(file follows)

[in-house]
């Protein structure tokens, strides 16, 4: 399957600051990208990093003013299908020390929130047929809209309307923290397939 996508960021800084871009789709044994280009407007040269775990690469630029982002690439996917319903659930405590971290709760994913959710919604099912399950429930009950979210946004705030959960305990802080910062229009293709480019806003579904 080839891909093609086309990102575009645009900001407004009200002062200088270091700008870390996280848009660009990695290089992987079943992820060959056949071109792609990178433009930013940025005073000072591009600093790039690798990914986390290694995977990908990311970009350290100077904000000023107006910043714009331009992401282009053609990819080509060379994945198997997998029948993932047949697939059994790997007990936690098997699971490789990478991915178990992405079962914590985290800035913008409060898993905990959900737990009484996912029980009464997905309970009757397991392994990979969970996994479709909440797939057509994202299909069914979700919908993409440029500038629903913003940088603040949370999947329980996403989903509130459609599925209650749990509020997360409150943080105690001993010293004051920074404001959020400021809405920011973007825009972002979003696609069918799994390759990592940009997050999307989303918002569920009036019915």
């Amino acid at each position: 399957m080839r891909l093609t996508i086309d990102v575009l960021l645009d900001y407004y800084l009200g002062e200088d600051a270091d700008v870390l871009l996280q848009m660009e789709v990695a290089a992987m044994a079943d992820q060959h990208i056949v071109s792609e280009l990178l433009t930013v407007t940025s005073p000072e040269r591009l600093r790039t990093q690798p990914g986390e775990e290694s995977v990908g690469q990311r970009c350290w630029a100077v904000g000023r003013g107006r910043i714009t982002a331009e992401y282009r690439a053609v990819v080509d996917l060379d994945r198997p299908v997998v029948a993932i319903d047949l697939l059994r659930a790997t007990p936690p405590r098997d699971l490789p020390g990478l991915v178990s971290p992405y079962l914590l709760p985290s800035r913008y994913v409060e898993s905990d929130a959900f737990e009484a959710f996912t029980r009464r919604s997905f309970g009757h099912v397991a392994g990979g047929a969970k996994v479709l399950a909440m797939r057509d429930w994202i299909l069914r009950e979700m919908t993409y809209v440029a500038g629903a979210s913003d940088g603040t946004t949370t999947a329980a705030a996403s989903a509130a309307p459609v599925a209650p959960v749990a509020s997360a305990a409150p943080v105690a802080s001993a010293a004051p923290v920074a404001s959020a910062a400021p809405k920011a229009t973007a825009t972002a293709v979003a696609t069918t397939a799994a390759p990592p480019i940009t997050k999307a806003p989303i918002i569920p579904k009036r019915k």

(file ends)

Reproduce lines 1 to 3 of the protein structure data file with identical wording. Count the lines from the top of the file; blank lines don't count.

[in-house]
């Protein structure tokens, strides 16, 4: 399957600051990208990093003013299908020390929130047929809209309307923290397939 996508960021800084871009789709044994280009407007040269775990690469630029982002690439996917319903659930405590971290709760994913959710919604099912399950429930009950979210946004705030959960305990802080910062229009293709480019806003579904 080839891909093609086309990102575009645009900001407004009200002062200088270091700008870390996280848009660009990695290089992987079943992820060959056949071109792609990178433009930013940025005073000072591009600093790039690798990914986390290694995977990908990311970009350290100077904000000023107006910043714009331009992401282009053609990819080509060379994945198997997998029948993932047949697939059994790997007990936690098997699971490789990478991915178990992405079962914590985290800035913008409060898993905990959900737990009484996912029980009464997905309970009757397991392994990979969970996994479709909440797939057509994202299909069914979700919908993409440029500038629903913003940088603040949370999947329980996403989903509130459609599925209650749990509020997360409150943080105690001993010293004051920074404001959020400021809405920011973007825009972002979003696609069918799994390759990592940009997050999307989303918002569920009036019915």
């Amino acid at each position: 399957m080839r891909l093609t996508i086309d990102v575009l960021l645009d900001y407004y800084l009200g002062e200088d600051a270091d700008v870390l871009l996280q848009m660009e789709v990695a290089a992987m044994a079943d992820q060959h990208i056949v071109s792609e280009l990178l433009t930013v407007t940025s005073p000072e040269r591009l600093r790039t990093q690798p990914g986390e775990e290694s995977v990908g690469q990311r970009c350290w630029a100077v904000g000023r003013g107006r910043i714009t982002a331009e992401y282009r690439a053609v990819v080509d996917l060379d994945r198997p299908v997998v029948a993932i319903d047949l697939l059994r659930a790997t007990p936690p405590r098997d699971l490789p020390g990478l991915v178990s971290p992405y079962l914590l709760p985290s800035r913008y994913v409060e898993s905990d929130a959900f737990e009484a959710f996912t029980r009464r919604s997905f309970g009757h099912v397991a392994g990979g047929a969970k996994v479709l399950a909440m797939r057509d429930w994202i299909l069914r009950e979700m919908t993409y809209v440029a500038g629903a979210s913003d940088g603040t946004t949370t999947a329980a705030a996403s989903a509130a309307p459609v599925a209650p959960v749990a509020s997360a305990a409150p943080v105690a802080s001993a010293a004051p923290v920074a404001s959020a910062a400021p809405k920011a229009t973007a825009t972002a293709v979003a696609t069918t397939a799994a390759p990592p480019i940009t997050k999307a806003p989303i918002i569920p579904k009036r019915k």